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Questions from a Writer who Doesn't Remember How to Write

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  • #93486
    Mariam
    @mariam

    Hello everyone!

    I’m hoping y’all can help me boost my memory a little or give me a gentle push in the right direction. I took the placement test a few months ago and it decided I belonged with the group about to advance to Intermediate if I remember correctly. I have had writing experience before about to create a novel (One Year Adventure Novel) but since last year I have not worked on any particular project. Until now.

    I have a brand new idea. A new forum and community and am older and hopefully more ready to take on the challenge of writing. However! I cannot remember the best way to go from here. (*inward cringe) I have my novel idea in a one-sentence summary (basic) but how do I proceed from here? Do I expand my idea longer than a sentence? Work on world-building? Character development? Where do I keep this information? If anyone can give me a gentle push in the next step, this would be fantastic!

    God bless! (I’m sorry I know this is a broad question!)

    • This topic was modified 2 years ago by Mariam.
    #93491
    Princess Foo
    @princess-foo

    @mariam I also did OYAN! My novel got to the 2018 semi-finals, it was very exciting.

    What you should do next works differently for every author. I like plotting out the story before I get started. I make a list of all the characters and list physical and character traits. I write down what summery of the story I have. Generally, this will be enough to start giving me snippets of dialogue that I build up into whole scenes. Sometimes I write these scenes down, but that generally bogs me down into picking just the right word when I already know the scene in my head, so mostly I just imagine them.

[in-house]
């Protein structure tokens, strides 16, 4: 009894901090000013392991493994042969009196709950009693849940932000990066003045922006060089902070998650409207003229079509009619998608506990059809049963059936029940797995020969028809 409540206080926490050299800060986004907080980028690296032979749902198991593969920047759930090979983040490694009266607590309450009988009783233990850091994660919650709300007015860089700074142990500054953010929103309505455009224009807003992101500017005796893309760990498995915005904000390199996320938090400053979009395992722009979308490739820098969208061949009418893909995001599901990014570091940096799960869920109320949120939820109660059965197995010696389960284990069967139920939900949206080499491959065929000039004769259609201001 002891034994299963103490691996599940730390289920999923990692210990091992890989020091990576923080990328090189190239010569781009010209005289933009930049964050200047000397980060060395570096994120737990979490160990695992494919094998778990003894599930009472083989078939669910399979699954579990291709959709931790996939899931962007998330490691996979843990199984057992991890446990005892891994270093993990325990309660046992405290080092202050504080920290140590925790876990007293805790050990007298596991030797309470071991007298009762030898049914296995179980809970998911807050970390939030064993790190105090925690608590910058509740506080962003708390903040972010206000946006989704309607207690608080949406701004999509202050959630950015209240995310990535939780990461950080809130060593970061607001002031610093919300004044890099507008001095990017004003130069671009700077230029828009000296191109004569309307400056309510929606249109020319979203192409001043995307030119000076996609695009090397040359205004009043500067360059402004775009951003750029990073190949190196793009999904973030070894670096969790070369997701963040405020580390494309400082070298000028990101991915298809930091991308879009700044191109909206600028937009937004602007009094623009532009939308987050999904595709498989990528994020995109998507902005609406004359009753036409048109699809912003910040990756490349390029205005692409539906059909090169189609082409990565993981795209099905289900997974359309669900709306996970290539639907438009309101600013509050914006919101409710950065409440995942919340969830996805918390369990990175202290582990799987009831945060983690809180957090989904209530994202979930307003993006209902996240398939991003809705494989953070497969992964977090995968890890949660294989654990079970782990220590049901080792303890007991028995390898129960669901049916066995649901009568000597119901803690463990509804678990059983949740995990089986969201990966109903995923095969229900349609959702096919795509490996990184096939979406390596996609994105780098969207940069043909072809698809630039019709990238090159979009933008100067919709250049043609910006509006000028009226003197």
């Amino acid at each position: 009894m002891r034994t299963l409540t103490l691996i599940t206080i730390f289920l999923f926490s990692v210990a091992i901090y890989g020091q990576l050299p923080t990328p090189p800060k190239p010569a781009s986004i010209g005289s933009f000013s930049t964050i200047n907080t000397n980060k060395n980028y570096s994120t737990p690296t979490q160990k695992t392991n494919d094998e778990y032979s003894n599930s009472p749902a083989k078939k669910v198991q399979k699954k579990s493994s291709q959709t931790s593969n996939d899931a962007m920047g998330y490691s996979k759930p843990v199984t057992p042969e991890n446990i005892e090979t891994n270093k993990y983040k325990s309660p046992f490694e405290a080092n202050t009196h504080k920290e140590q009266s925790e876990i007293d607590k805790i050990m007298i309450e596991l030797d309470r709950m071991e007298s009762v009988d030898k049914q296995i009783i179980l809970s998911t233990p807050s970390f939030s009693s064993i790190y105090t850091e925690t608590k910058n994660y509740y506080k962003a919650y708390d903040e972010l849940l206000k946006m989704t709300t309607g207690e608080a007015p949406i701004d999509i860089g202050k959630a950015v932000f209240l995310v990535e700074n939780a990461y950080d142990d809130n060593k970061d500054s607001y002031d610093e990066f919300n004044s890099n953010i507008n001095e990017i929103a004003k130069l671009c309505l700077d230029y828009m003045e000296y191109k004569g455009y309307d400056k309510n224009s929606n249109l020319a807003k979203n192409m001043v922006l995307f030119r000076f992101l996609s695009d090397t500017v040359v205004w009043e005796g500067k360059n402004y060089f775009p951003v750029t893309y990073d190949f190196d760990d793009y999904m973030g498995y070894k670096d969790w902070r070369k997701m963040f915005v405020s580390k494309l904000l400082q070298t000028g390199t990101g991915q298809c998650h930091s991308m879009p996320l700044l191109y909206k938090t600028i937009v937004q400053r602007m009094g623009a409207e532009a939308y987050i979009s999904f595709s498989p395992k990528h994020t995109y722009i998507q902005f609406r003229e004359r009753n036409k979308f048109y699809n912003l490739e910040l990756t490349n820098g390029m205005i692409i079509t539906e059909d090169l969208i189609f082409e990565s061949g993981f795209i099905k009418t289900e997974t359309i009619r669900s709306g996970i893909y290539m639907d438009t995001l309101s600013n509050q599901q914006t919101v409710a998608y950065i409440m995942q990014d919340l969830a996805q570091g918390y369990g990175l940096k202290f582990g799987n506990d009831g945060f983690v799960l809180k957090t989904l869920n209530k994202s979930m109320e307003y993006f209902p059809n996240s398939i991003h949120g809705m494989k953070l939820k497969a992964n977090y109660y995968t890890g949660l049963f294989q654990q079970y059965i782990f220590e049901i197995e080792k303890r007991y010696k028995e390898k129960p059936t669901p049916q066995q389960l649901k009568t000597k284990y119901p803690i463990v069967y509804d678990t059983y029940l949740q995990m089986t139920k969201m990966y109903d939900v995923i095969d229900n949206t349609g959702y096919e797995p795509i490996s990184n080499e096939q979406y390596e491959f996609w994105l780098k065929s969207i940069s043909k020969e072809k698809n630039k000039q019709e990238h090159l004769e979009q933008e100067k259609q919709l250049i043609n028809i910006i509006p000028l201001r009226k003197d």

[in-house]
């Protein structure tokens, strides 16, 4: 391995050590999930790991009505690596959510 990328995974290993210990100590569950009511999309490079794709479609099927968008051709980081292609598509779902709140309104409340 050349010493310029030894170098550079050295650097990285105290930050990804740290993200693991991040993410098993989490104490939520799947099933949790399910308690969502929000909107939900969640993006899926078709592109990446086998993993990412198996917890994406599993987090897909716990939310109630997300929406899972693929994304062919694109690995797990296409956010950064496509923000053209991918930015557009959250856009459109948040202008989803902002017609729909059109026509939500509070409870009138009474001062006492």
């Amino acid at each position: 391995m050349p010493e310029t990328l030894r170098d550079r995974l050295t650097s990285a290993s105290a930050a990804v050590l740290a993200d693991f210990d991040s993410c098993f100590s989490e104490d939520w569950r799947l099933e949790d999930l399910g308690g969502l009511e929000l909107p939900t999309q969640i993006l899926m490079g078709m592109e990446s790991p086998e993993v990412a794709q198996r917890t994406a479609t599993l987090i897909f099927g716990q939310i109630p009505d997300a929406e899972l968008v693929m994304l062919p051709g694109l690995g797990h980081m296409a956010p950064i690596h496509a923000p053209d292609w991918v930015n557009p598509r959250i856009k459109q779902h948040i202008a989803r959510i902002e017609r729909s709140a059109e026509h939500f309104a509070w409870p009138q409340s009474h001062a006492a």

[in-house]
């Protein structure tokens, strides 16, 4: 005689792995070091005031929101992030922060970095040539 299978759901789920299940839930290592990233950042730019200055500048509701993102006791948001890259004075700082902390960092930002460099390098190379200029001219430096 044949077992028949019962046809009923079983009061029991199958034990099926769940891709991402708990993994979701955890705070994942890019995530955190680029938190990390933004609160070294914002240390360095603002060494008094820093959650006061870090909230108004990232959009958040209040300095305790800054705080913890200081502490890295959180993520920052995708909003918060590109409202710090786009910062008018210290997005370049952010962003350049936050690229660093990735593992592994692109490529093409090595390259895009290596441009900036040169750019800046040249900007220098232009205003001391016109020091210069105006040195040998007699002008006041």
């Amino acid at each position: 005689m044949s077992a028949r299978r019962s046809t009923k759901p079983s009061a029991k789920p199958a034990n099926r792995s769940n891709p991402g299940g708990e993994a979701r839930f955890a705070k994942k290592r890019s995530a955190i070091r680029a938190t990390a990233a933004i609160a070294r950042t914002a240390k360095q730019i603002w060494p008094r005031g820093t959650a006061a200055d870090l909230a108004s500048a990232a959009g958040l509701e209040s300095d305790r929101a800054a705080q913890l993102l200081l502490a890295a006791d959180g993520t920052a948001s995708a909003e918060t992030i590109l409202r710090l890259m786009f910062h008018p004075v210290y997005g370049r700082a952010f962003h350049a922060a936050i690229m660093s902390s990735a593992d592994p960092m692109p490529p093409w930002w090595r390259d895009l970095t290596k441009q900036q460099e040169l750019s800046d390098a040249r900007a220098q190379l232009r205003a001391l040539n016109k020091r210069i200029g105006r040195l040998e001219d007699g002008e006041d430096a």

By now, I have a pretty good idea of the characters, world, and story problem. If the world is particularly complicated, then I will spend more time working on that. Then I start at the first scene. Where does this story start? Where does the first scene end? I think of what I want the midpoint twist to be, the moment of darkness, and the eventual victory. Then I think of what I will need to get characters to these points, drawing from the scenes I made up earlier.

    But not everyone writes like this. If some people planned everything out beforehand, they would lose steam before they got started. Do what works best for you, but know that if you don’t plot before, you are going to be doing a lot of revisions. A story naturally evolves as it is written, but it is so much easier to write things right the first time instead of going back and trying to make it work once you have gotten all attached to the words.

    The cake is a lie. acaylor.com

    #93496
    Kenzie Pimpo
    @banana-peacock-warrior

    @mariam: I did a bit of OYAN too!